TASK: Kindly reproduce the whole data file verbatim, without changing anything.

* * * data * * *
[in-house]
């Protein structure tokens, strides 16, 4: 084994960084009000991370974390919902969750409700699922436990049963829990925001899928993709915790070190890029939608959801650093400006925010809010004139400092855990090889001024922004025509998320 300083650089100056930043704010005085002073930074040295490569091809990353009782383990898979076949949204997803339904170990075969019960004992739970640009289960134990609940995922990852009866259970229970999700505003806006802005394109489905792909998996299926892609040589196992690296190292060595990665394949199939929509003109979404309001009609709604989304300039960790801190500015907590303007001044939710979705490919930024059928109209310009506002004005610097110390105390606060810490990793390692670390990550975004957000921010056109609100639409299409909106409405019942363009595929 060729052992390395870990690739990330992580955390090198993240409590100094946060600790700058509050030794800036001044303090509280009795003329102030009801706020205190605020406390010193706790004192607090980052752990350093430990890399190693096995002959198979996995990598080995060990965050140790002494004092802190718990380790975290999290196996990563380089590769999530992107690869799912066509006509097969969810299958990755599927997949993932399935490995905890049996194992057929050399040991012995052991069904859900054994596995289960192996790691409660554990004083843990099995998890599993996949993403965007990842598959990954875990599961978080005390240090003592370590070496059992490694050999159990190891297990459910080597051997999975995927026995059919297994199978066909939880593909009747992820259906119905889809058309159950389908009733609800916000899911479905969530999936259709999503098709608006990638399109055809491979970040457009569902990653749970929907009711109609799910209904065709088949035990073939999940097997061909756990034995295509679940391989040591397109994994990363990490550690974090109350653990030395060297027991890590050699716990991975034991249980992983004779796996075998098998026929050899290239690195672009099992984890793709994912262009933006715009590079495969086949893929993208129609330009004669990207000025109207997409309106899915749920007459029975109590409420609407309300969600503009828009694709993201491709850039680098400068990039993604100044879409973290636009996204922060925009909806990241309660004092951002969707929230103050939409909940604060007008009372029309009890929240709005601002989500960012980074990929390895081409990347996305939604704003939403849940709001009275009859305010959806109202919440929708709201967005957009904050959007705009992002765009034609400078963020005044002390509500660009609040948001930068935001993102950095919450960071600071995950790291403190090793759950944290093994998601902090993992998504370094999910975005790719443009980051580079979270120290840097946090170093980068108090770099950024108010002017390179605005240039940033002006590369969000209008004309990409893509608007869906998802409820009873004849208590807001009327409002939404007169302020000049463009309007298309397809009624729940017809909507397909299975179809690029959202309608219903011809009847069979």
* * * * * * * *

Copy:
[in-house]
């Protein structure tokens, strides 16, 4: 084994960084009000991370974390919902969750409700699922436990049963829990925001899928993709915790070190890029939608959801650093400006925010809010004139400092855990090889001024922004025509998320 300083650089100056930043704010005085002073930074040295490569091809990353009782383990898979076949949204997803339904170990075969019960004992739970640009289960134990609940995922990852009866259970229970999700505003806006802005394109489905792909998996299926892609040589196992690296190292060595990665394949199939929509003109979404309001009609709604989304300039960790801190500015907590303007001044939710979705490919930024059928109209310009506002004005610097110390105390606060810490990793390692670390990550975004957000921010056109609100639409299409909106409405019942363009595929 060729052992390395870990690739990330992580955390090198993240409590100094946060600790700058509050030794800036001044303090509280009795003329102030009801706020205190605020406390010193706790004192607090980052752990350093430990890399190693096995002959198979996995990598080995060990965050140790002494004092802190718990380790975290999290196996990563380089590769999530992107690869799912066509006509097969969810299958990755599927997949993932399935490995905890049996194992057929050399040991012995052991069904859900054994596995289960192996790691409660554990004083843990099995998890599993996949993403965007990842598959990954875990599961978080005390240090003592370590070496059992490694050999159990190891297990459910080597051997999975995927026995059919297994199978066909939880593909009747992820259906119905889809058309159950389908009733609800916000899911479905969530999936259709999503098709608006990638399109055809491979970040457009569902990653749970929907009711109609799910209904065709088949035990073939999940097997061909756990034995295509679940391989040591397109994994990363990490550690974090109350653990030395060297027991890590050699716990991975034991249980992983004779796996075998098998026929050899290239690195672009099992984890793709994912262009933006715009590079495969086949893929993208129609330009004669990207000025109207997409309106899915749920007459029975109590409420609407309300969600503009828009694709993201491709850039680098400068990039993604100044879409973290636009996204922060925009909806990241309660004092951002969707929230103050939409909940604060007008009372029309009890929240709005601002989500960012980074990929390895081409990347996305939604704003939403849940709001009275009859305010959806109202919440929708709201967005957009904050959007705009992002765009034609400078963020005044002390509500660009609040948001930068935001993102950095919450960071600071995950790291403190090793759950944290093994998601902090993992998504370094999910975005790719443009980051580079979270120290840097946090170093980068108090770099950024108010002017390179605005240039940033002006590369969000209008004309990409893509608007869906998802409820009873004849208590807001009327409002939404007169302020000049463009309007298309397809009624729940017809909507397909299975179809690029959202309608219903011809009847069979």